The current low prices for solar could be it's greatest detriment. That’s because it could force some of the higher quality manufacturers, along with lower-quality manufacturers out of business, tarnishing the industry in the process.
That’s according to the findings of Navigant’s 7th annual Analysis of Worldwide Markets for Solar Products and Five-Year Application Forecast, released earlier this week. The statement holds true across all solar industries, photovoltaics, concentrating solar power and concentrating PV, the report found. The report also found that solar incentives are detrimental to the solar industry even as it continues to grow.
The low prices and generous incentives have meant that a new stream of manufacturers have entered the PV market to take advantage of the opportunity. But the manufacturers entering still assume they can make a profit while undercutting other manufacturers, meanwhile installers and purchasers continue to expect that the downward pricing trend will continue, according to Mints.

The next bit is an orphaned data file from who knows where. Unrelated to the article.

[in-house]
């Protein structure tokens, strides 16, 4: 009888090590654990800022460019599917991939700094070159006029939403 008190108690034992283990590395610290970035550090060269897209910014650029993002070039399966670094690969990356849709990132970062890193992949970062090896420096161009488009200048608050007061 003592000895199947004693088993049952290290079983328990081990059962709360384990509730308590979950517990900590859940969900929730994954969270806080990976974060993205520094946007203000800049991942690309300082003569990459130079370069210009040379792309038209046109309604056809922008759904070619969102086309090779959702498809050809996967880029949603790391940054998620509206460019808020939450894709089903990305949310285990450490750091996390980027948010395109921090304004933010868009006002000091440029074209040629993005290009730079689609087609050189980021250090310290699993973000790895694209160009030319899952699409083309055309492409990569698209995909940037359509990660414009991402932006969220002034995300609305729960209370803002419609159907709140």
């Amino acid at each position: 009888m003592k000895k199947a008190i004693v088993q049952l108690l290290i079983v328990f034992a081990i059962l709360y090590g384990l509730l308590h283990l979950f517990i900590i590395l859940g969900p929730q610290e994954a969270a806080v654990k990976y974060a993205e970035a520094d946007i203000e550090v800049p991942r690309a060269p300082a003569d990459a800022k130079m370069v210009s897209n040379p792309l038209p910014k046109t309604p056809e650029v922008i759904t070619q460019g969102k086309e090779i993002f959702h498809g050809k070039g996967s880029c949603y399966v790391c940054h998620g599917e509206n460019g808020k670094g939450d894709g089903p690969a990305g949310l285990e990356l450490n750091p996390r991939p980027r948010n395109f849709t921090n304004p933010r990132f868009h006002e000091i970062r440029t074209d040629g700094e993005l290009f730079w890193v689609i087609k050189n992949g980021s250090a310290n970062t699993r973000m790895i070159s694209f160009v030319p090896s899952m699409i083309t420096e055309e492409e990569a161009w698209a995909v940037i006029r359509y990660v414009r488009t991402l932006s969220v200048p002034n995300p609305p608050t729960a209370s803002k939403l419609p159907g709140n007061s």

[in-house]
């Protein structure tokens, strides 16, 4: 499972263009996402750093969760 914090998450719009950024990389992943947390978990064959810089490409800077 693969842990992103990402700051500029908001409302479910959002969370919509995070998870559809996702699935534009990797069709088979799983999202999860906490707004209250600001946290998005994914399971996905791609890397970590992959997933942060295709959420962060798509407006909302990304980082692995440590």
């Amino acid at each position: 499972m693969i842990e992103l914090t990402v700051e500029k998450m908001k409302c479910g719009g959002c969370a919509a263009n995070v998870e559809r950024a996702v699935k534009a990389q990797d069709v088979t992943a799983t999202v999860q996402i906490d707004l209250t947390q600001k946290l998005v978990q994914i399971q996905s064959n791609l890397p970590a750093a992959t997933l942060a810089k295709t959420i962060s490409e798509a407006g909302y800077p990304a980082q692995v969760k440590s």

Still solar is expected to growth through the rest of 2012 and into 2013. “We believe solar [installations] will be up in 2012,” said Navigant’s Director of Solar Research, Paula Mints and report author. “Next year might be up too,” she said.
Companies still have excess inventory. and they might do better to sit on that inventory than to continue to compete for marketshare. “It would be better to sell less right now, because every one’s losing money. We need some time to recover. The prices have to come up before even more manufacturers go out of business,” Mints said.
Otherwise, as companies compete to keep prices below sustainable levels, lower-quality modules could be introduced to the market, which would ultimately turn consumers, utility, commercial and residential, from solar. Thus far, quality issues are a relatively new issue to solar, according to Mints. Even last year when First Solar had some quality issues, they replaced the modules. Mints acknowledges that every industry, from bulldozer manufacturers to toy-makers have experienced recalls. However, there have been few recalls from the solar industry and Mints said it compared favorably to other industries.